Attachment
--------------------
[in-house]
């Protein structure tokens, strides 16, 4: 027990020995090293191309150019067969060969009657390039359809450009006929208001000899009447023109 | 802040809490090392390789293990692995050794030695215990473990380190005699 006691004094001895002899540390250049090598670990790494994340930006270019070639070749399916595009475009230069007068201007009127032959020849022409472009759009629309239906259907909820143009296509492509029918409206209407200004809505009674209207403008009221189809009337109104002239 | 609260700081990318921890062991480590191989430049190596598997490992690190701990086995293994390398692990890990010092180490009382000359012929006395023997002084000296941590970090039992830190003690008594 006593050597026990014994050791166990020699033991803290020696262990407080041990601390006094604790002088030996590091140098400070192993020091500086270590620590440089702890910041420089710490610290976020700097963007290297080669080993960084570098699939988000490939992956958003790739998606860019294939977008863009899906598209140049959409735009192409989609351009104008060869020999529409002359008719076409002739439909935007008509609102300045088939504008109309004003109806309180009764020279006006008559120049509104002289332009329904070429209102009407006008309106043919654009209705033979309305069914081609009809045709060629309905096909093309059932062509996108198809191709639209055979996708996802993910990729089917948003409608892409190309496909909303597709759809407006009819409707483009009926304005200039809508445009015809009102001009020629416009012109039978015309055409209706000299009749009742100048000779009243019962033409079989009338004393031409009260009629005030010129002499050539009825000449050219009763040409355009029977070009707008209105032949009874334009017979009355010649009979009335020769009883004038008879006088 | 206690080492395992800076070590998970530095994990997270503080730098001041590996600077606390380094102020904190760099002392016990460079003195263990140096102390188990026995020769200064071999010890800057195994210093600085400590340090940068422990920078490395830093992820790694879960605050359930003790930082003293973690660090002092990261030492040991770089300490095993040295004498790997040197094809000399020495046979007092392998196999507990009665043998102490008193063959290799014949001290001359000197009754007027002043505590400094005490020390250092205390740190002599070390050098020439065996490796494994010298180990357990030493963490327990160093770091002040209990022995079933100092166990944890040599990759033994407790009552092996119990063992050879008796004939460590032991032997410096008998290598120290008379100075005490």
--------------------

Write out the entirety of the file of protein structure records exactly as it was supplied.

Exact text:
[in-house]
């Protein structure tokens, strides 16, 4: 027990020995090293191309150019067969060969009657390039359809450009006929208001000899009447023109 | 802040809490090392390789293990692995050794030695215990473990380190005699 006691004094001895002899540390250049090598670990790494994340930006270019070639070749399916595009475009230069007068201007009127032959020849022409472009759009629309239906259907909820143009296509492509029918409206209407200004809505009674209207403008009221189809009337109104002239 | 609260700081990318921890062991480590191989430049190596598997490992690190701990086995293994390398692990890990010092180490009382000359012929006395023997002084000296941590970090039992830190003690008594 006593050597026990014994050791166990020699033991803290020696262990407080041990601390006094604790002088030996590091140098400070192993020091500086270590620590440089702890910041420089710490610290976020700097963007290297080669080993960084570098699939988000490939992956958003790739998606860019294939977008863009899906598209140049959409735009192409989609351009104008060869020999529409002359008719076409002739439909935007008509609102300045088939504008109309004003109806309180009764020279006006008559120049509104002289332009329904070429209102009407006008309106043919654009209705033979309305069914081609009809045709060629309905096909093309059932062509996108198809191709639209055979996708996802993910990729089917948003409608892409190309496909909303597709759809407006009819409707483009009926304005200039809508445009015809009102001009020629416009012109039978015309055409209706000299009749009742100048000779009243019962033409079989009338004393031409009260009629005030010129002499050539009825000449050219009763040409355009029977070009707008209105032949009874334009017979009355010649009979009335020769009883004038008879006088 | 206690080492395992800076070590998970530095994990997270503080730098001041590996600077606390380094102020904190760099002392016990460079003195263990140096102390188990026995020769200064071999010890800057195994210093600085400590340090940068422990920078490395830093992820790694879960605050359930003790930082003293973690660090002092990261030492040991770089300490095993040295004498790997040197094809000399020495046979007092392998196999507990009665043998102490008193063959290799014949001290001359000197009754007027002043505590400094005490020390250092205390740190002599070390050098020439065996490796494994010298180990357990030493963490327990160093770091002040209990022995079933100092166990944890040599990759033994407790009552092996119990063992050879008796004939460590032991032997410096008998290598120290008379100075005490």